sweet girl

We are dog people.

Our family members have included an assortment of versions of the canine variety through the years. All have had names starting with M – Muffin, Magnolia, Molly, and Megan. Then came Maggie. The rescue dog who captured our hearts and filled our empty nest with a different kind of love.

Maggs had her own unique personality, but she was a perfect dog for us.  We loved her unconditionally. And she was devoted to us in return. As long as she was with us – sleeping in our bedroom, watching tv in the den, on trips to the lake – we all felt complete.

I could only imagine how lonely we would be without her.

Maggie came to us when she was five. She was scared of her shadow, but her tail wagged vigorously for us.  She didn’t care much for other dogs, or other people if they were standing (sitting was ok).  She came when we called her, unless there was a scent of interest enticing her away.

She was strong and fast.  Our previous dog had suffered from bad hips and digestive troubles, and her last days at 11 years old were tough. Megan had been an outside dog, and Maggie was definitely not.  So we knew Maggie would be different.

But she wasn’t.

Yet, when she was 13, we didn’t mind carrying her up the stairs, giving her joint medicine, even diapering her at night.  We were content, as long as everything else was comfortable for her.

But it wasn’t.

Maggie began to have digestive issues just like Megan had.  She wouldn’t eat the food she had always loved.  Eventually she wouldn’t eat the soft food we had changed to. She was shrinking before our eyes. Her bones stood out and her steps were slower and more hesitant.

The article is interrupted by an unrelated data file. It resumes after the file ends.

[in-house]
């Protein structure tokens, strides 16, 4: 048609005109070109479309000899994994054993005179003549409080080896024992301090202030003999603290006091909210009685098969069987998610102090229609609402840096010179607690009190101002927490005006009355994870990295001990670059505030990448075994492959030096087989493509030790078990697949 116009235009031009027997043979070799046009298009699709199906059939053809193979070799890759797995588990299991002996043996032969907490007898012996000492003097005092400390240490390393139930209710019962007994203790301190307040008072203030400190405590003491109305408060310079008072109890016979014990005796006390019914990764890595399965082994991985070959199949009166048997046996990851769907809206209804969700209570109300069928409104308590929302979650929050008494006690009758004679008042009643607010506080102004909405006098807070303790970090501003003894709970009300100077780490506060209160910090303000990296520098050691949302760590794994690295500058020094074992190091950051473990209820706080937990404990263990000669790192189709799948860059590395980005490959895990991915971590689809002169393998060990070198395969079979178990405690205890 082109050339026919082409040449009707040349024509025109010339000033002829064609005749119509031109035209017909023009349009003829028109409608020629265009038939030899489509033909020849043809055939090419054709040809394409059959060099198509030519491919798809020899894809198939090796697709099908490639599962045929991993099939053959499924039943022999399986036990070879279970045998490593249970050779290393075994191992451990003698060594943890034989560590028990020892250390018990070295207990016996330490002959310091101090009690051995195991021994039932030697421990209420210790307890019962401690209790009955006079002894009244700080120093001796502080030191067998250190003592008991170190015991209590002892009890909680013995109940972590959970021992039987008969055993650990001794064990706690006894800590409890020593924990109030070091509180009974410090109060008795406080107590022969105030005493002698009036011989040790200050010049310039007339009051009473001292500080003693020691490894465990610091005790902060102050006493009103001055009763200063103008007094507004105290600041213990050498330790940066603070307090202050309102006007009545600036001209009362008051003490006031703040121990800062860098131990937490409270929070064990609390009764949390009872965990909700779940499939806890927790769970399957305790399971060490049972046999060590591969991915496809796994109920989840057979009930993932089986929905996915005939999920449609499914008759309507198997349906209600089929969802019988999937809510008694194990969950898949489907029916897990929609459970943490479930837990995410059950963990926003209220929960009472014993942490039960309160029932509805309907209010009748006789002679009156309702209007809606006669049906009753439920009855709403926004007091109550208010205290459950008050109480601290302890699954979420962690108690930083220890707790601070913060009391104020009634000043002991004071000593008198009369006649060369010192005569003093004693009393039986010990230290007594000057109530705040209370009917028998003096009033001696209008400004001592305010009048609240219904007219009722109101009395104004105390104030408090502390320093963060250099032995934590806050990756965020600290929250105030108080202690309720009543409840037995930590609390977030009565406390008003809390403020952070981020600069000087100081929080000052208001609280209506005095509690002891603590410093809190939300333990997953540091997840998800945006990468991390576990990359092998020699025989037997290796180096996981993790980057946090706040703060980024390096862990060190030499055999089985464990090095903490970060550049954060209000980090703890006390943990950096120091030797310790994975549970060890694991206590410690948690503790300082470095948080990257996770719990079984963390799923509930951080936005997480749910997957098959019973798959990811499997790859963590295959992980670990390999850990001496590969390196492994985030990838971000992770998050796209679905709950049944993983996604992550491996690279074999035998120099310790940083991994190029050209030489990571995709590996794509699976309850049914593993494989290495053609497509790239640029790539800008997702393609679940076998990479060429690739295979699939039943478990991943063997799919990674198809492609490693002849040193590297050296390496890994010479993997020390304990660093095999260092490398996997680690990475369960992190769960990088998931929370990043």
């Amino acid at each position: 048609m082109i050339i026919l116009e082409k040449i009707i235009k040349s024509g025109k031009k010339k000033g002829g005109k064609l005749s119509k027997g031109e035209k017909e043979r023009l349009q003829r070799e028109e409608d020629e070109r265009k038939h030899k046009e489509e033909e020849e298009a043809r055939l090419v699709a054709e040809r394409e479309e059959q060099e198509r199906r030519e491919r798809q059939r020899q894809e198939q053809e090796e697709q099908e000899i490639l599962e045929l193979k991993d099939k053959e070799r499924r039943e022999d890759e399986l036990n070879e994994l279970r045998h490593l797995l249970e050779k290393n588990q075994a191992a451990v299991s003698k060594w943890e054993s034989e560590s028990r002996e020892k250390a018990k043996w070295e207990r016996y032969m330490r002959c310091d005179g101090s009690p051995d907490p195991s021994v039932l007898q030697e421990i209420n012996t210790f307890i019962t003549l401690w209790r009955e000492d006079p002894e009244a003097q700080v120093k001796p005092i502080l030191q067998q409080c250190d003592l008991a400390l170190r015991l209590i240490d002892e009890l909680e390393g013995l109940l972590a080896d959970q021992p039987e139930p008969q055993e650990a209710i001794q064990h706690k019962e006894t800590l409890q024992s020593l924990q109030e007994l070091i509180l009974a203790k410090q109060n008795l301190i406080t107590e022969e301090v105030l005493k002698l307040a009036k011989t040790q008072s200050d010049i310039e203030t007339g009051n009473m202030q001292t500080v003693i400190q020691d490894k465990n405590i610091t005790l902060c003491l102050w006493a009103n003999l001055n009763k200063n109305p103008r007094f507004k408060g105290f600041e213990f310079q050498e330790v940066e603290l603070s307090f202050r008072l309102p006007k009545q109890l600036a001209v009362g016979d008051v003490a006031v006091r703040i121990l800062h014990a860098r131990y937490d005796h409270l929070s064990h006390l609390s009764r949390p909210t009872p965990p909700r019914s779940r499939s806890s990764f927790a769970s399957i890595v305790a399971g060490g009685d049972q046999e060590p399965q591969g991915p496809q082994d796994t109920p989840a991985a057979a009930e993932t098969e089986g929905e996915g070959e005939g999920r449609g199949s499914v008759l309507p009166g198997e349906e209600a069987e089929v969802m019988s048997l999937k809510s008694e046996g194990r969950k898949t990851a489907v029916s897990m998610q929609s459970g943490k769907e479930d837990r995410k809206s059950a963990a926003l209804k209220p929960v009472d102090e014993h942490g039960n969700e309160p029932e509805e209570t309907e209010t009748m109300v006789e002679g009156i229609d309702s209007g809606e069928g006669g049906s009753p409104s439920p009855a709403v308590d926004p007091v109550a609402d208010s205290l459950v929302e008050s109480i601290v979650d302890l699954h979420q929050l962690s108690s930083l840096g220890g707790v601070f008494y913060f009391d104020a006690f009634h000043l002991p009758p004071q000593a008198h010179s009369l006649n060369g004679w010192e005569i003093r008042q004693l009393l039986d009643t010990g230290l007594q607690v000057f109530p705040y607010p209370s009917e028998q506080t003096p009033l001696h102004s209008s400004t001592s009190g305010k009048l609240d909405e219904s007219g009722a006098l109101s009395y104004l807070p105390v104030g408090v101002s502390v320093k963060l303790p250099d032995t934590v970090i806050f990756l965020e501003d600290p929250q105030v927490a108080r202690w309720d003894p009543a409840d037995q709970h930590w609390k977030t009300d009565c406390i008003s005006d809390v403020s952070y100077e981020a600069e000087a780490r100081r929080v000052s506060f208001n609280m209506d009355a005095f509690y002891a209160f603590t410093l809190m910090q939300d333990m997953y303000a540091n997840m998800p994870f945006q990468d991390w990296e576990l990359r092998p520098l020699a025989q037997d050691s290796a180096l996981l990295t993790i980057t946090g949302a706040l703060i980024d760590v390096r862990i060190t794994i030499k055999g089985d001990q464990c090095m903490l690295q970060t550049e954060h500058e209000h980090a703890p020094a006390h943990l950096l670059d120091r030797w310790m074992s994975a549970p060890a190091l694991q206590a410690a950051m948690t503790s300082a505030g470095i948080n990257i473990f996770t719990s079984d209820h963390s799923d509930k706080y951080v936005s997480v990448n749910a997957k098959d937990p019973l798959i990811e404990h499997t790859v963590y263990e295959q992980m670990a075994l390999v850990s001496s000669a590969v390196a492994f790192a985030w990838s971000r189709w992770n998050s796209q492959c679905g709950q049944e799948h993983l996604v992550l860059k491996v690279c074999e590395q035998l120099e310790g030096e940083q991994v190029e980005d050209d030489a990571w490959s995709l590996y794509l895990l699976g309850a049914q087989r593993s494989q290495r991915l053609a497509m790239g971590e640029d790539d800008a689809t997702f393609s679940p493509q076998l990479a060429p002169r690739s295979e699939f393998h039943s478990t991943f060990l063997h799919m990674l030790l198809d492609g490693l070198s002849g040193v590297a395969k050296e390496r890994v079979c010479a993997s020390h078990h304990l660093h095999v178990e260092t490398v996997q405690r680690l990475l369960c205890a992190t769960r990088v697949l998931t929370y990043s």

We had numerous trips to the vet, lots of uncertainty, loads of tears. What was best for our sweet baby? How can love hurt this bad?

Maggie left us just before her 14th birthday. I like to believe she is running free in a better place, But I still look for her here, and I see her sweet brown eyes in my mind.  I can imagine the feel of her silky ears, hear her toenails on the wood floor, smell the popcorn scent of her feet when she slept.

Since we are dog people, we will one day get another pup. We can only hope to be so blessed to have another little friend with as sweet a soul as our Maggie.

She wouldn’t want us to be alone.

4 thoughts on “sweet girl

  1. We lost our little Possum eight years ago and I was devastated. With an empty nest and a cross country move, I was so,lonely. I told my husband no more dogs. That loss is just too great. A year later he convinced me to adopt a rescued lab mix puppy. Our Lily has become our constant companion. I don’t think I can ever be without a dog again.

  2. It is always hard to say goodbye to our fur babies. Sounds like you loved her very much. While you may get another, no dog replaces another dog’s place in our hearts.

  3. Amanda Potts says:

    What a tribute to Maggie. She sounds like a wonderful dog – and you describe the heartache of letting go of a beloved companion. A new dog will be a good thing, but Maggie will always be special.

  4. Fran Haley says:

    I am a huge dog person myself. We have three! There’s nothing in the world like a good dog – one of life’s great gifts, in my opinion. My thoughts are with you as you mourn your precious Maggie, and as you plan for your new addition. I am glad you will get another puppy; so many need a good home, like yours.

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